In Praise of Socially Responsible Corporations

Wonderful, socially responsible corporations do exist. They deserve our praise and our support. And they welcome appropriate regulation. But we need to do our part!

Many Socially Responsible Corporations Exist

A fairly extensive list is given at the end of this article.

Socially Responsible Corporations Welcome Regulation

 Of course, the operative word is appropriate regulation. After all, too much of a good thing is not good! Water is vital for life, but you can drown in it! So there must be sensible boundaries. But the fact is that socially responsible corporations welcome regulation, for the simple fact that they prevent unethical corporations from obtaining an unfair advantage.

For example:

  • Unethical corporations happily put partially hydrogenated oils in their foods, because they’re virtually indestructible, which extends the shelf life of the products (which are “foods” only to the extent that they are ingestible substances). Extended shelf life means greater profits, or cheaper prices, which improve sales relative to healthy foods.
  • Unethical corporations pollute the environment, because the cost of cleaning up after themselves reduces profits. For those corporations, either government can clean it up or people can get sick. Either outcome is fine, as long as they’re not bothered with the costs. On the other hand, socially responsible corporations want to keep the environment clean, but place themselves at a severe competitive disadvantage if they incur the costs alone.

The Proper Role of Government

Socially responsible corporations therefore welcome appropriate government regulations, to level the playing field and to make it possible to be profitable while “doing no harm” to people or the planet.

We Need to Do Our Part

But to get those regulations, they need our help. The fact of the matter is that we determine the kind of government we have. If we allow Big Money to rule the roost, then even a socially responsible corporation can be outspent by a collection rivals who are intent on maximizing profits at the expense of society. 

As long as campaigns are dominated by advertising, then a socially responsible corporation has to spend a ton of money to keep things fair, and to continue to do good in the world. But they shouldn’t have to! They should know that people who were elected are in office because they had a good heart and good ideas — not because they accept giant wads of cash from corporate donors, and who will therefore be beholden to those corporations when the lobbyists come a-knockin’.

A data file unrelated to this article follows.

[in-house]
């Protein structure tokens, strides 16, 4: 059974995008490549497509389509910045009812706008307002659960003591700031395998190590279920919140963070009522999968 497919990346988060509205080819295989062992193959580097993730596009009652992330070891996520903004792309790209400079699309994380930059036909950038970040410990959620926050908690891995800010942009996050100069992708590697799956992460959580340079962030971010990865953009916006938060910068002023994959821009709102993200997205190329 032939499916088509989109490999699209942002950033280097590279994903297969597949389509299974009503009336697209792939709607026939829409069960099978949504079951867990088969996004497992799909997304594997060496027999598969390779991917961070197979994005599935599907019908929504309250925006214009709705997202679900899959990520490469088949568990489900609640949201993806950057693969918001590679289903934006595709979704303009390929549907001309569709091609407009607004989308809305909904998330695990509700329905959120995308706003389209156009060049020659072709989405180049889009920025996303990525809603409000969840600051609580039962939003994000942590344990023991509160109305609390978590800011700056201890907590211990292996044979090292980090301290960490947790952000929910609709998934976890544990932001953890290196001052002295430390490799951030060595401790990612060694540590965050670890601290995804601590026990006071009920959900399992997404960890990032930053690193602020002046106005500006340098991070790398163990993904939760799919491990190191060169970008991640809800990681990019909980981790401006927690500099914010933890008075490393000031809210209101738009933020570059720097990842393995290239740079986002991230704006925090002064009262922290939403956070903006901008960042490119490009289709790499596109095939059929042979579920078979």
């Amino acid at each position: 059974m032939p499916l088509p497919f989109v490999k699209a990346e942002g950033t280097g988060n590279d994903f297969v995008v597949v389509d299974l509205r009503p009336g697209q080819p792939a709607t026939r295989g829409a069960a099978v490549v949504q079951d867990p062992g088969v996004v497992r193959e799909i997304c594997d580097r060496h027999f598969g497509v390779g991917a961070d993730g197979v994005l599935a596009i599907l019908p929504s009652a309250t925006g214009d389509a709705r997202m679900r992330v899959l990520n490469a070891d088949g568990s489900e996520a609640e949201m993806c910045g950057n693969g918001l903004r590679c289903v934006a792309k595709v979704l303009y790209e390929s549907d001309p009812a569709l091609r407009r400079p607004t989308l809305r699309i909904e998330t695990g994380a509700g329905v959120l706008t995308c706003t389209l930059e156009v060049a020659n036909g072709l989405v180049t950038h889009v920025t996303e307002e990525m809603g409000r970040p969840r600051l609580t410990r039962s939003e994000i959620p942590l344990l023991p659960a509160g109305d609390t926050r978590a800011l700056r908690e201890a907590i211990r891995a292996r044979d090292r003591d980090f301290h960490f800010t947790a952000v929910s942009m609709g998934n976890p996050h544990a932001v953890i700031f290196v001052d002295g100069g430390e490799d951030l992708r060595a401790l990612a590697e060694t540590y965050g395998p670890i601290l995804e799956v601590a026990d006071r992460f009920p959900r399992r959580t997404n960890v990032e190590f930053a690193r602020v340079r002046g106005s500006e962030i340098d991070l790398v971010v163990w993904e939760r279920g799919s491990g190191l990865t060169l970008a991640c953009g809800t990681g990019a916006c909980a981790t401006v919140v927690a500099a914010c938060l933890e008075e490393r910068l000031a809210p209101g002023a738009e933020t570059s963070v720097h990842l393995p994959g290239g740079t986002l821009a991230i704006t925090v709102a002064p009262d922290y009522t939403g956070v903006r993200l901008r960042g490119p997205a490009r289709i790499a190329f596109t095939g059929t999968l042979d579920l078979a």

The Solution: A Voting Advice System

Clearly then, we need to do our part. To do that we need to be informed voters. But we need to be informed in a way that does not depend on huge campaign contributions. And that is the service that the Voting Advice System seeks to achieve. (Hopefully, you are now well-enough informed to add your signature to the Declaration of Support!)

Notable Socially Responsible Corporations

This list was gathered from several sources on the web (the list is below). The companies are ranked in approximate order of “social responsibility” based on the number of lists in which they appear, and their ranking in those lists:

       Websites  
  Company #ofRankings 1 2 3 4 Normalized Ranking
1 Google/Alphabet 3 1 2   1 1
2 Credo Mobile * 0         1
3 Amazon 1   1     1
4 Ben & Jerrys 1 2       2
5 Levi Straus 2 4   1   3
6 Solar City 1 3       3
7 Starbucks 1     3   3
8 MicroSoft 4 6 5 6 2 4
9 Walt Disney 2   4   3 4
10 Apple 2   3   5 4
11  Costco  2    9  2    6
               
12 Always 1     4   4
13 BMW 1       4 4
14 Sonic 1     5   5
15 Warby Parker 1 5       5
16 Target 1   6     6
17 Lego 1       6 6
18 Calvin Klein 1     7   7
19 Volkswagen 1       7 7
20 Intel 2   7   8 8
21 Johnson&Johnson 1   8     8
22 Martha Stewart Living Omnimedia 1     8   8
23 Rolex 1       8 8
24 Heineken 1     9   9
25 CVS Health 1   10     10
26 Trader Joe’s 1     10   10
27 Daimler 1       10 10

* Credo Mobile was not anyone’s list, but should have been. They donate a portion of their profits to progressive causes, let you choose the causes to donate to, and if you round up your bill, the excess is automatically donated.

Referenced Websites

  1. https://www.classy.org/blog/6-socially-responsible-companies-applaud/
  2. http://fortune.com/2016/06/06/fortune-500-companies-loved-by-liberals/
  3. http://samuel-warde.com/2014/12/10-great-progressive-companies/
  4. https://www.fool.com/investing/general/2015/06/17/socially-responsible-companies-why-you-might-want.aspx

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